How To Help Someone In Need That Doesn’t Want Help


When a friend or family member is in need, it can be hard to watch them struggle. Your instinct is likely to be to offer help. But what if they don’t accept your help?

Standing back and not helping them could result in them causing further harm to themselves. As a result, you need to persist in trying to help them, however, you need to do it in a way that won’t continue to push them away. Here are just some of the ways in which you can help someone that doesn’t want your help. 

Be available

The person you’re trying to help may come around to the idea of accepting help – in which case they may try to approach you. Make sure that you’re available to get hold of either in person or by phone. 

Don’t distance yourself from them. If they’re already engaging in self-destructive behavior, distancing yourself could make them feel more isolated and could make their behavior worse. 

Listen without passing judgment

It’s possible that the person in need may already know what they need to do to get help. What they may be looking for isn’t advice or criticism, but simply someone to listen to how they feel.

If the person comes to you and wants to talk, sit back, and listen to what they have to say. Instead of arguing with them, try to empathize with them and show that you’re on their side. This will help them to trust you. Once you’ve established this trust, you may find it easier to encourage them to seek help or you may find that they themselves ask for your help. 

Avoid getting angry

It can be easy to get angry at someone in need who is refusing help – especially if they’re angrily dismissing your help and trying to push you away or continuously relapsing into bad behavior (such as continuing to abuse alcohol or run back to an abusive partner). However, getting angry at them could simply drive them away and make the situation worse.

Show that you are concerned and upset by their behavior, but remain calm. If they lash out at you for trying to get involved, refrain from snapping back. Dismiss their insults and show that you’re not going anywhere – their attempts to shoe you away are likely to be a form of self-destruction rather than a genuine attempt to hurt you.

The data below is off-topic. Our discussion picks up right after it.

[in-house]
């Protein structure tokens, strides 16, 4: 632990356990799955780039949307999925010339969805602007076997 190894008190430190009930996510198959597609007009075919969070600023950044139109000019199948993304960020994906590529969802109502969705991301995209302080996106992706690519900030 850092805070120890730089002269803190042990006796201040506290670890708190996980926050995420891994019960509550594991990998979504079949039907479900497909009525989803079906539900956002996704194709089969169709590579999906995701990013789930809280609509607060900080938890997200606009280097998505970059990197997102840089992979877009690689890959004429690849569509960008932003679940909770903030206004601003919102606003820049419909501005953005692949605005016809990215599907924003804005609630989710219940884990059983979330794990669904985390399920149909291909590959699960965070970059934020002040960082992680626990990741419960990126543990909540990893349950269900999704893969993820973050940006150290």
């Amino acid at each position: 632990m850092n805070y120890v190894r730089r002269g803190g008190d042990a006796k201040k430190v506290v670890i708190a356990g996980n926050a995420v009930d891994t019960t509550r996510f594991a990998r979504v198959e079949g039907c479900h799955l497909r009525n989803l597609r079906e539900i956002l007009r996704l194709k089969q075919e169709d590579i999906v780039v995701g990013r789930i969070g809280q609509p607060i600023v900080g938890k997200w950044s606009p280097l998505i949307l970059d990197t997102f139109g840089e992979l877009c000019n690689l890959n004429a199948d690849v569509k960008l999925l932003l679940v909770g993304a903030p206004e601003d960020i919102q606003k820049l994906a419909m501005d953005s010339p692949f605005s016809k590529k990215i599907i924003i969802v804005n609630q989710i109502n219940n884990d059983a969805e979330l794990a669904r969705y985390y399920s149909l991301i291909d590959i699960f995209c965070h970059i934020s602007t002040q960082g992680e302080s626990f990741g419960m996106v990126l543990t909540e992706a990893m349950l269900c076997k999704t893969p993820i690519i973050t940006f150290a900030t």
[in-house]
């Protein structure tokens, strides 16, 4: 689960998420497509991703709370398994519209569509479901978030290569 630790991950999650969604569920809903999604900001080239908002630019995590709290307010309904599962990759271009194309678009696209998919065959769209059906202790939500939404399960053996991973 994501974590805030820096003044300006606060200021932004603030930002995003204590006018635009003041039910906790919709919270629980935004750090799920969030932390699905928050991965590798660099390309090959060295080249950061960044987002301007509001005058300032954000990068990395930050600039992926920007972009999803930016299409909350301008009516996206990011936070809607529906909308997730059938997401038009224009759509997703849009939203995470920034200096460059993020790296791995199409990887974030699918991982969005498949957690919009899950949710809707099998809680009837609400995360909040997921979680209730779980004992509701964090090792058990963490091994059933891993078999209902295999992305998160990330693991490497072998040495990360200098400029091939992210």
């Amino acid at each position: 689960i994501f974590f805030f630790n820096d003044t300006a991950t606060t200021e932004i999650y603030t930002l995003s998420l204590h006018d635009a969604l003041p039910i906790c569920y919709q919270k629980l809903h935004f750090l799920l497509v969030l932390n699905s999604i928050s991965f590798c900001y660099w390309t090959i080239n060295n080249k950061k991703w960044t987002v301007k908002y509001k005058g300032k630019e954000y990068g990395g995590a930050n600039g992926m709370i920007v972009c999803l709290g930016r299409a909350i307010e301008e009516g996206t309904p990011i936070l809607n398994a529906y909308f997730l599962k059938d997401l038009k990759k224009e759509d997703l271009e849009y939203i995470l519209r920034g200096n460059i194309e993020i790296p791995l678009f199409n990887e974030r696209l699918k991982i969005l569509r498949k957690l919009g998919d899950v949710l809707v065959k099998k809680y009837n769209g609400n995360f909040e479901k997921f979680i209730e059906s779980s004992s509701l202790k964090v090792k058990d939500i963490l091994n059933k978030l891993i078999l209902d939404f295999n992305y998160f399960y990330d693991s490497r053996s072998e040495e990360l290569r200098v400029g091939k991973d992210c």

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Offer to seek professional help together

Professional help may be required in some situations such as dealing with substance abuse, mental illness, or physical health issues. Some people may be nervous or ashamed of seeking help alone. When you feel you are at a stage that you can offer help, consider offering to seek help together.

Seeking help together could be beneficial for the two of you. They’ll feel less intimidated and you’ll feel more at peace knowing that they have indeed sought help (some people may lie about seeking professional help when left to do it alone). The professional that you’re talking to may also be able to offer you support if their behavior has affected you.

Know when to stage an intervention

If someone is putting themselves in real danger and you cannot get through to them, there may come a point when the only solution is to stage an intervention. This could be necessary if someone is suicidal, being seriously abused, or partaking in a self-destructive binge of substances.

An intervention could involve getting friends and family members together and letting each one express concern before presenting a solution. You may want to hire the help of an expert such as a professional addiction interventionist. An intervention could provide someone with the reality check that they need, encouraging them to get help. At the same time, it could backfire if not planned properly (which is where hiring a pro can come in use). 

Look after yourself

Helping someone in need that doesn’t want help can be a physically and mentally exhausting process. It has the potential to create a negative chain reaction in which you then end up becoming the one in need. If you’re feeling depressed, on the edge of burnout, or turning to substance abuse as a result of dealing with your loved one’s struggles, it’s important that you too get help. This could involve talking to other friends and family members or getting professional counseling. Don’t feel that their problems are more serious than yours – you deserve support just as much as they do. 

 

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